: Dargaville and the Kauri Coast are about 190km, or a 2 1/2 drive northwest of Auckland. It's an easily accessible region, taking in Kauri forests, long stretches of coast and beautiful lakes - making it the perfect place to head for as the weather warms up.
What to do
: One of the most beautiful spots in the region is Kai Iwi Lakes 34km north of Dargaville. These beautiful blue lakes are edged by white sand beaches and are great for fishing, swimming or even windsurfing.
There's a basic DoC camping ground here which does get pretty full in the summer season so book in advance.
Near the lakes there's also an easy, well-signposted 30-minute walk across farmland to the coast. Alternatively take the one-hour hike along Ripiro Beach to Maunganui Bluff.
If that seems like a little bit too much exertion you can always drive. Ripiro Beach is the country's longest driveable beach, stretching 100km from Kaipara Harbour in the south to the bluff in the north.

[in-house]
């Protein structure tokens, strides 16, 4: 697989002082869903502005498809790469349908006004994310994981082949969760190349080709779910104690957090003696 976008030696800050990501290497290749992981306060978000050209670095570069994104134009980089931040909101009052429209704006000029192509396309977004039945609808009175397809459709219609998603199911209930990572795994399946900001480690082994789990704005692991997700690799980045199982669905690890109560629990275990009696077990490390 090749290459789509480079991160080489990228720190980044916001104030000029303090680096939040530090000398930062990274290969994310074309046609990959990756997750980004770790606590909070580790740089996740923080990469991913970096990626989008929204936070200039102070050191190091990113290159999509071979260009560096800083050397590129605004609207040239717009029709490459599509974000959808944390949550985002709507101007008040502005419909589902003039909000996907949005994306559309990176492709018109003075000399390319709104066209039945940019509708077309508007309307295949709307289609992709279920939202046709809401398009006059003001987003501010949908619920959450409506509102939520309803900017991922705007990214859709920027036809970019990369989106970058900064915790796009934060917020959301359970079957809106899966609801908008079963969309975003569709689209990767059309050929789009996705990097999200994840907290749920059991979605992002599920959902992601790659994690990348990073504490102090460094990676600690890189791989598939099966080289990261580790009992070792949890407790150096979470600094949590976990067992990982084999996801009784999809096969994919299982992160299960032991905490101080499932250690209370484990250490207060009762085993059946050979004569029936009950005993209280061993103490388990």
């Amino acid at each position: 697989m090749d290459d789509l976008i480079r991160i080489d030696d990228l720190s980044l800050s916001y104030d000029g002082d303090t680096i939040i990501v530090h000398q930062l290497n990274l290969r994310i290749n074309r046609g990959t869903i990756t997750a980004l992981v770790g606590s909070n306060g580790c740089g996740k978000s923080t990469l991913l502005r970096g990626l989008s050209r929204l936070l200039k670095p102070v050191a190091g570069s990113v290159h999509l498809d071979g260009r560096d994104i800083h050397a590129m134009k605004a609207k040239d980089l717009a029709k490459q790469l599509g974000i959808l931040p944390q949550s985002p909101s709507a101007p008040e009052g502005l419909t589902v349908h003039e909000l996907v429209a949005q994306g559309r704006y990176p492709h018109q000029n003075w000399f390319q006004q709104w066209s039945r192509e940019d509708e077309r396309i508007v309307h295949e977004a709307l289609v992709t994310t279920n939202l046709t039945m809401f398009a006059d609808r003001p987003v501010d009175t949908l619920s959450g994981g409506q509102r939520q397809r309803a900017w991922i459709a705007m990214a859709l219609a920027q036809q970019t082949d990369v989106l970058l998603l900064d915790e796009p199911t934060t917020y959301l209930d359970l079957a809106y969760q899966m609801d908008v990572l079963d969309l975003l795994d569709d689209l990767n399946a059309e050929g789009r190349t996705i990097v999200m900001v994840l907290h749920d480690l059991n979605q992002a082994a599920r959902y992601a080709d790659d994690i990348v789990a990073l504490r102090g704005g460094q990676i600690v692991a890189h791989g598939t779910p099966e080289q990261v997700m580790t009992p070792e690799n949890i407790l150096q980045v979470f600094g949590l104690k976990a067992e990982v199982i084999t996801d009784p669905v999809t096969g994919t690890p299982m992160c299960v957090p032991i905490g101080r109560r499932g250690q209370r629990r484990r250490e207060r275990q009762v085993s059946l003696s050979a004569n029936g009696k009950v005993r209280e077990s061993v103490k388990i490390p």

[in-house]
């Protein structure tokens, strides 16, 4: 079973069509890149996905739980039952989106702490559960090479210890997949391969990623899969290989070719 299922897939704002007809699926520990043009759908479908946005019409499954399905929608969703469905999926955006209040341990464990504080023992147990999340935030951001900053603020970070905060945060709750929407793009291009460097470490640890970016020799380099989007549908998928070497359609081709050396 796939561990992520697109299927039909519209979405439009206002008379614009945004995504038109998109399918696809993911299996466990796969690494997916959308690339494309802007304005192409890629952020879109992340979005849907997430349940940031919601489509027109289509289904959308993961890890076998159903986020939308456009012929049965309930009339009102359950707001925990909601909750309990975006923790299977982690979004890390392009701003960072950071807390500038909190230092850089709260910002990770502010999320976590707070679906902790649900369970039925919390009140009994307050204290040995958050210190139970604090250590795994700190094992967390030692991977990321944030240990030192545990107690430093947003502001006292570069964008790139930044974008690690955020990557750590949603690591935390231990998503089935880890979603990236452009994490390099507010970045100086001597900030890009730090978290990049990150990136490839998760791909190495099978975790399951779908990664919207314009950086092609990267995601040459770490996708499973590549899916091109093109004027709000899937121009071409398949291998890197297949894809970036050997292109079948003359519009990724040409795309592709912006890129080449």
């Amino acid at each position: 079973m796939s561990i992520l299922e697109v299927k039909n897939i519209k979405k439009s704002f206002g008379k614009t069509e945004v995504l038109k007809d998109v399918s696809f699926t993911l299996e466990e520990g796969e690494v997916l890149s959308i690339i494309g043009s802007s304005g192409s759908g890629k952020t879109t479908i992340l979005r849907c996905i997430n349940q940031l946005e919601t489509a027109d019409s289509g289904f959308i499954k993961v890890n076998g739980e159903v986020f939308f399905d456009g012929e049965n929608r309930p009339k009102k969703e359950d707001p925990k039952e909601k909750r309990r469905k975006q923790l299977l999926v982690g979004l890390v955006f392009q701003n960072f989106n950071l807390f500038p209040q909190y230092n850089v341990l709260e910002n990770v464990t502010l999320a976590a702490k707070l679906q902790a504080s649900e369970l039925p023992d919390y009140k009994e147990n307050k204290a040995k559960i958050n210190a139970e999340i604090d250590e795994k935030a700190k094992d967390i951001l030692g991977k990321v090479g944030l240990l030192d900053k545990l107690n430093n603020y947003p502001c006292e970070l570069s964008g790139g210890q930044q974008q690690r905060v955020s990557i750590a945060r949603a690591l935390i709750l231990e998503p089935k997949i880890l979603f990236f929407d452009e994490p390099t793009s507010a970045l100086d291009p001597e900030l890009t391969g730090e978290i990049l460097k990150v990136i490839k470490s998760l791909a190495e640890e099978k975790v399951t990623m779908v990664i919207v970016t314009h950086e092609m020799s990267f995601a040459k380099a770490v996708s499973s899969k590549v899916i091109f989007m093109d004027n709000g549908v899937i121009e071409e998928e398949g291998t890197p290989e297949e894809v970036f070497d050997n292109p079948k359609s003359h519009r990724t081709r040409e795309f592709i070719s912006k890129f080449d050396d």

If you do drive the beach, keep an eye out around Kaipara's North Head and the Valley of the Wrecks. Here the country's oldest wooden lighthouse stands as a reminder of the more than 100 ships lost along this treacherous stretch of coast.
One of the most pleasant spots to stay along this coastline is Baylys Beach, home to another popular campsite. It's another great spot to take the kids, or hit the waves on a surfboard - or try one of the horse treks across the neighbouring farmland.
One of the most famous inhabitants of this part of the country is our largest kauri tree, Tane Mahuta, which stands in the Waipoua Forest a few kilometres north of Kai Iwi. Other pathways lead you to Te Matua Ngahere (Father of the Forest), which at 5m, has the widest girth of any kauri. Stop at the Kauri Museum 45km south of Dargaville, which offers an insight into the lives of Northland's pioneer gum diggers and loggers.